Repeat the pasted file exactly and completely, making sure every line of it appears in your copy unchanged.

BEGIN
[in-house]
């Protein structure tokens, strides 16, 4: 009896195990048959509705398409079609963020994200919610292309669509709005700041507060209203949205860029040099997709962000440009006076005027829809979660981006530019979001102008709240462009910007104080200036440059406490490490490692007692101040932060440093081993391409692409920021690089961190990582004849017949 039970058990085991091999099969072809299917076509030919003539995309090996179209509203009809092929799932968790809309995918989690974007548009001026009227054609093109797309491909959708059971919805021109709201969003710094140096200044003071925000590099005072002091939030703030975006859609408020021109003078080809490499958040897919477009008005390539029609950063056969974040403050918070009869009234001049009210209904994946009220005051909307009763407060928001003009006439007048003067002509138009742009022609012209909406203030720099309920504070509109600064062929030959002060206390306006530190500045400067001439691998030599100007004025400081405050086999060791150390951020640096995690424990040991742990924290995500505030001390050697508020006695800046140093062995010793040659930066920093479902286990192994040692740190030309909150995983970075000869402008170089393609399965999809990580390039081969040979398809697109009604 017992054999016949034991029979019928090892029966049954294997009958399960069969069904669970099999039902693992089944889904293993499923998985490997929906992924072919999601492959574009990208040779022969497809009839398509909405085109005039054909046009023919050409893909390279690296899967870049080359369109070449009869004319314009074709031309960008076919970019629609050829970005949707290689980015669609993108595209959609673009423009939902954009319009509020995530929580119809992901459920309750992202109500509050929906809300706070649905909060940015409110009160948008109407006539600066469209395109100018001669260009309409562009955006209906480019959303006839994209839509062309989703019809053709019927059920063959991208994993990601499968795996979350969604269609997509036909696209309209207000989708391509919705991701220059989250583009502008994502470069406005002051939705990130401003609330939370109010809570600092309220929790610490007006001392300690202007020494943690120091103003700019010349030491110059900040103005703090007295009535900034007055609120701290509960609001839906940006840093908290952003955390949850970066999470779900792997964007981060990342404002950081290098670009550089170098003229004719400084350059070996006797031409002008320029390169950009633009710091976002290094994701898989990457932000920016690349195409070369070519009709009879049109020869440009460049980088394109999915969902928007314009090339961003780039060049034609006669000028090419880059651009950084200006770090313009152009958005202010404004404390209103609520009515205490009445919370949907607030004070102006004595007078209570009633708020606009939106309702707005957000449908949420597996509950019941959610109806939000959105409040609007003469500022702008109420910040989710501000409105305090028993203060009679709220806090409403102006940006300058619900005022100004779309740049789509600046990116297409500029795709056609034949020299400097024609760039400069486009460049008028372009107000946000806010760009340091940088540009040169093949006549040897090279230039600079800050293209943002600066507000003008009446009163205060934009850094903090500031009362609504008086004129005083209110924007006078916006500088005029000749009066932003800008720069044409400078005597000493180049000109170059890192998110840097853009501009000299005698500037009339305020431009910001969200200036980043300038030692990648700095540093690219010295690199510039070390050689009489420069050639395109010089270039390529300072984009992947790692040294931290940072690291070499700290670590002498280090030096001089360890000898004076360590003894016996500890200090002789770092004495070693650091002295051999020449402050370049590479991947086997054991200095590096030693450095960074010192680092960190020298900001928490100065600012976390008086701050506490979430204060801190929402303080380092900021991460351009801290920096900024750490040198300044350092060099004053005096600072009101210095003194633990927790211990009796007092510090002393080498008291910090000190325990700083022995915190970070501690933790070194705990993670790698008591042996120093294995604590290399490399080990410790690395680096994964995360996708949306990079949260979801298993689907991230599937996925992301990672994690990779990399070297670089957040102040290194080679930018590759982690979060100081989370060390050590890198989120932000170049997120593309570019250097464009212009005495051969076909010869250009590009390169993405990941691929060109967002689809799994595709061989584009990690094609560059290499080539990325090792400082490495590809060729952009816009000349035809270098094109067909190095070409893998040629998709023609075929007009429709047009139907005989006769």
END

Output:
[in-house]
């Protein structure tokens, strides 16, 4: 009896195990048959509705398409079609963020994200919610292309669509709005700041507060209203949205860029040099997709962000440009006076005027829809979660981006530019979001102008709240462009910007104080200036440059406490490490490692007692101040932060440093081993391409692409920021690089961190990582004849017949 039970058990085991091999099969072809299917076509030919003539995309090996179209509203009809092929799932968790809309995918989690974007548009001026009227054609093109797309491909959708059971919805021109709201969003710094140096200044003071925000590099005072002091939030703030975006859609408020021109003078080809490499958040897919477009008005390539029609950063056969974040403050918070009869009234001049009210209904994946009220005051909307009763407060928001003009006439007048003067002509138009742009022609012209909406203030720099309920504070509109600064062929030959002060206390306006530190500045400067001439691998030599100007004025400081405050086999060791150390951020640096995690424990040991742990924290995500505030001390050697508020006695800046140093062995010793040659930066920093479902286990192994040692740190030309909150995983970075000869402008170089393609399965999809990580390039081969040979398809697109009604 017992054999016949034991029979019928090892029966049954294997009958399960069969069904669970099999039902693992089944889904293993499923998985490997929906992924072919999601492959574009990208040779022969497809009839398509909405085109005039054909046009023919050409893909390279690296899967870049080359369109070449009869004319314009074709031309960008076919970019629609050829970005949707290689980015669609993108595209959609673009423009939902954009319009509020995530929580119809992901459920309750992202109500509050929906809300706070649905909060940015409110009160948008109407006539600066469209395109100018001669260009309409562009955006209906480019959303006839994209839509062309989703019809053709019927059920063959991208994993990601499968795996979350969604269609997509036909696209309209207000989708391509919705991701220059989250583009502008994502470069406005002051939705990130401003609330939370109010809570600092309220929790610490007006001392300690202007020494943690120091103003700019010349030491110059900040103005703090007295009535900034007055609120701290509960609001839906940006840093908290952003955390949850970066999470779900792997964007981060990342404002950081290098670009550089170098003229004719400084350059070996006797031409002008320029390169950009633009710091976002290094994701898989990457932000920016690349195409070369070519009709009879049109020869440009460049980088394109999915969902928007314009090339961003780039060049034609006669000028090419880059651009950084200006770090313009152009958005202010404004404390209103609520009515205490009445919370949907607030004070102006004595007078209570009633708020606009939106309702707005957000449908949420597996509950019941959610109806939000959105409040609007003469500022702008109420910040989710501000409105305090028993203060009679709220806090409403102006940006300058619900005022100004779309740049789509600046990116297409500029795709056609034949020299400097024609760039400069486009460049008028372009107000946000806010760009340091940088540009040169093949006549040897090279230039600079800050293209943002600066507000003008009446009163205060934009850094903090500031009362609504008086004129005083209110924007006078916006500088005029000749009066932003800008720069044409400078005597000493180049000109170059890192998110840097853009501009000299005698500037009339305020431009910001969200200036980043300038030692990648700095540093690219010295690199510039070390050689009489420069050639395109010089270039390529300072984009992947790692040294931290940072690291070499700290670590002498280090030096001089360890000898004076360590003894016996500890200090002789770092004495070693650091002295051999020449402050370049590479991947086997054991200095590096030693450095960074010192680092960190020298900001928490100065600012976390008086701050506490979430204060801190929402303080380092900021991460351009801290920096900024750490040198300044350092060099004053005096600072009101210095003194633990927790211990009796007092510090002393080498008291910090000190325990700083022995915190970070501690933790070194705990993670790698008591042996120093294995604590290399490399080990410790690395680096994964995360996708949306990079949260979801298993689907991230599937996925992301990672994690990779990399070297670089957040102040290194080679930018590759982690979060100081989370060390050590890198989120932000170049997120593309570019250097464009212009005495051969076909010869250009590009390169993405990941691929060109967002689809799994595709061989584009990690094609560059290499080539990325090792400082490495590809060729952009816009000349035809270098094109067909190095070409893998040629998709023609075929007009429709047009139907005989006769």